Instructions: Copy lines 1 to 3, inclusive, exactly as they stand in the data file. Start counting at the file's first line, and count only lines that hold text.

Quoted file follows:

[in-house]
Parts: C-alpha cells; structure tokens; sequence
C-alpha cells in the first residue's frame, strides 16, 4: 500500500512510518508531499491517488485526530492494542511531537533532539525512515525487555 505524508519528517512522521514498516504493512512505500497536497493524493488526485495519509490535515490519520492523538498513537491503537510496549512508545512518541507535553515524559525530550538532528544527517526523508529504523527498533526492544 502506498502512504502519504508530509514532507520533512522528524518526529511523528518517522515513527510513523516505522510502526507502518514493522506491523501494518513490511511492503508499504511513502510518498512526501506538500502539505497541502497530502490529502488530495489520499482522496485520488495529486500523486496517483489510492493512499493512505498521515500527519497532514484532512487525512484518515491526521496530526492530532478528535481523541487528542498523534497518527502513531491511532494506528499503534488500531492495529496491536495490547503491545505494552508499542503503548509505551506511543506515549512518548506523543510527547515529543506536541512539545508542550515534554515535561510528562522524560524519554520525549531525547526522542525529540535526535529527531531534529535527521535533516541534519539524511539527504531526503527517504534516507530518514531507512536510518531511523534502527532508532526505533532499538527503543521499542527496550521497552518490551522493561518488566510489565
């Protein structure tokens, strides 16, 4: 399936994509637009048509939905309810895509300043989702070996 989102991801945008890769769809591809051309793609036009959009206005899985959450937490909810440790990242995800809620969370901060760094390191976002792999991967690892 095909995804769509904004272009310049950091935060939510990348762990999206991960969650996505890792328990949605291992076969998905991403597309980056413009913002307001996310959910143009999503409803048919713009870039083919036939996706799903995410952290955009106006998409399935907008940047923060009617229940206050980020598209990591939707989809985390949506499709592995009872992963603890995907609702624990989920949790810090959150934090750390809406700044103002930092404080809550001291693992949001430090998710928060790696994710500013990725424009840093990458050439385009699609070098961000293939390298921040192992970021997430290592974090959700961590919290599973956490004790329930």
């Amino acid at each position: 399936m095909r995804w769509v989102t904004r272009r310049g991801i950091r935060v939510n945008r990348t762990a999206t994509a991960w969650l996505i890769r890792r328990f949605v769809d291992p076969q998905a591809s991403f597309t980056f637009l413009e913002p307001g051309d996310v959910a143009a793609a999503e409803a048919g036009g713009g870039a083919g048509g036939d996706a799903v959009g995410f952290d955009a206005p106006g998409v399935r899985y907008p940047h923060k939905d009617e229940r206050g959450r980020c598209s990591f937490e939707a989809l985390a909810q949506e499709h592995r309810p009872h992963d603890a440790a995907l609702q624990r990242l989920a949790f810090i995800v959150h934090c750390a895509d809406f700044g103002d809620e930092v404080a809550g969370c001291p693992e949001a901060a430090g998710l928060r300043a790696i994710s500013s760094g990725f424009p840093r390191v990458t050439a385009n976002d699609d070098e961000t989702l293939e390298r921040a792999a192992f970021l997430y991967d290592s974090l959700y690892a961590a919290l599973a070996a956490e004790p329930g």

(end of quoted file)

[in-house]
Parts: C-alpha cells; structure tokens; sequence
C-alpha cells in the first residue's frame, strides 16, 4: 500500500512510518508531499491517488485526530492494542511531537533532539525512515525487555 505524508519528517512522521514498516504493512512505500497536497493524493488526485495519509490535515490519520492523538498513537491503537510496549512508545512518541507535553515524559525530550538532528544527517526523508529504523527498533526492544 502506498502512504502519504508530509514532507520533512522528524518526529511523528518517522515513527510513523516505522510502526507502518514493522506491523501494518513490511511492503508499504511513502510518498512526501506538500502539505497541502497530502490529502488530495489520499482522496485520488495529486500523486496517483489510492493512499493512505498521515500527519497532514484532512487525512484518515491526521496530526492530532478528535481523541487528542498523534497518527502513531491511532494506528499503534488500531492495529496491536495490547503491545505494552508499542503503548509505551506511543506515549512518548506523543510527547515529543506536541512539545508542550515534554515535561510528562522524560524519554520525549531525547526522542525529540535526535529527531531534529535527521535533516541534519539524511539527504531526503527517504534516507530518514531507512536510518531511523534502527532508532526505533532499538527503543521499542527496550521497552518490551522493561518488566510489565